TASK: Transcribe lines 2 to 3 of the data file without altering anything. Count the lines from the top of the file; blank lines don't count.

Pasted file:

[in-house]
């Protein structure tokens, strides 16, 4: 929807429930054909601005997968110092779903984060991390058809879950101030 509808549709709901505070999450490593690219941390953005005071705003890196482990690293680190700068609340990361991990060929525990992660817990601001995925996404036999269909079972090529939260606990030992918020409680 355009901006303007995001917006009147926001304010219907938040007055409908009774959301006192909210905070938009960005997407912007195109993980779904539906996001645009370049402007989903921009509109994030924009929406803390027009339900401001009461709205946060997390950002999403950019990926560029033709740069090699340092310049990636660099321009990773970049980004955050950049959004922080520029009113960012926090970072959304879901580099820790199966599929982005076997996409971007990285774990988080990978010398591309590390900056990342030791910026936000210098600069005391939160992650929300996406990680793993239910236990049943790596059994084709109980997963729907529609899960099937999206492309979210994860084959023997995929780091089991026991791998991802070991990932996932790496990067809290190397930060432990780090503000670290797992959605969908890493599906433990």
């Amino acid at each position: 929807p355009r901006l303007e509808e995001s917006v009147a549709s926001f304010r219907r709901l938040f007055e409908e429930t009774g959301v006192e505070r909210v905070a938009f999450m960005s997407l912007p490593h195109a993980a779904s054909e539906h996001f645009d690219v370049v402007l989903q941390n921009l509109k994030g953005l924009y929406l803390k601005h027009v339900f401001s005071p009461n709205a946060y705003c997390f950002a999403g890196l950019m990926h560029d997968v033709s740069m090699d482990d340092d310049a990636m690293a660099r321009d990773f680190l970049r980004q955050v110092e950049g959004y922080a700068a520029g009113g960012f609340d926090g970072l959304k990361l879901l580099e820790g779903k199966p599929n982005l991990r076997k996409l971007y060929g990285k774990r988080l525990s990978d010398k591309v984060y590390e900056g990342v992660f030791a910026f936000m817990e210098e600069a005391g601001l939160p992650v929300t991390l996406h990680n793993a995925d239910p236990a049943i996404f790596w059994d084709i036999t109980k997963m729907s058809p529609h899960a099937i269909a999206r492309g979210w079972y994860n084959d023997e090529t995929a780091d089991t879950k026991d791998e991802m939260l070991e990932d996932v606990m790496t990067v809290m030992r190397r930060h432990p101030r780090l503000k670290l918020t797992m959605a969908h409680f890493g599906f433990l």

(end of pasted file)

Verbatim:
């Protein structure tokens, strides 16, 4: 929807429930054909601005997968110092779903984060991390058809879950101030 509808549709709901505070999450490593690219941390953005005071705003890196482990690293680190700068609340990361991990060929525990992660817990601001995925996404036999269909079972090529939260606990030992918020409680 355009901006303007995001917006009147926001304010219907938040007055409908009774959301006192909210905070938009960005997407912007195109993980779904539906996001645009370049402007989903921009509109994030924009929406803390027009339900401001009461709205946060997390950002999403950019990926560029033709740069090699340092310049990636660099321009990773970049980004955050950049959004922080520029009113960012926090970072959304879901580099820790199966599929982005076997996409971007990285774990988080990978010398591309590390900056990342030791910026936000210098600069005391939160992650929300996406990680793993239910236990049943790596059994084709109980997963729907529609899960099937999206492309979210994860084959023997995929780091089991026991791998991802070991990932996932790496990067809290190397930060432990780090503000670290797992959605969908890493599906433990």
């Amino acid at each position: 929807p355009r901006l303007e509808e995001s917006v009147a549709s926001f304010r219907r709901l938040f007055e409908e429930t009774g959301v006192e505070r909210v905070a938009f999450m960005s997407l912007p490593h195109a993980a779904s054909e539906h996001f645009d690219v370049v402007l989903q941390n921009l509109k994030g953005l924009y929406l803390k601005h027009v339900f401001s005071p009461n709205a946060y705003c997390f950002a999403g890196l950019m990926h560029d997968v033709s740069m090699d482990d340092d310049a990636m690293a660099r321009d990773f680190l970049r980004q955050v110092e950049g959004y922080a700068a520029g009113g960012f609340d926090g970072l959304k990361l879901l580099e820790g779903k199966p599929n982005l991990r076997k996409l971007y060929g990285k774990r988080l525990s990978d010398k591309v984060y590390e900056g990342v992660f030791a910026f936000m817990e210098e600069a005391g601001l939160p992650v929300t991390l996406h990680n793993a995925d239910p236990a049943i996404f790596w059994d084709i036999t109980k997963m729907s058809p529609h899960a099937i269909a999206r492309g979210w079972y994860n084959d023997e090529t995929a780091d089991t879950k026991d791998e991802m939260l070991e990932d996932v606990m790496t990067v809290m030992r190397r930060h432990p101030r780090l503000k670290l918020t797992m959605a969908h409680f890493g599906f433990l």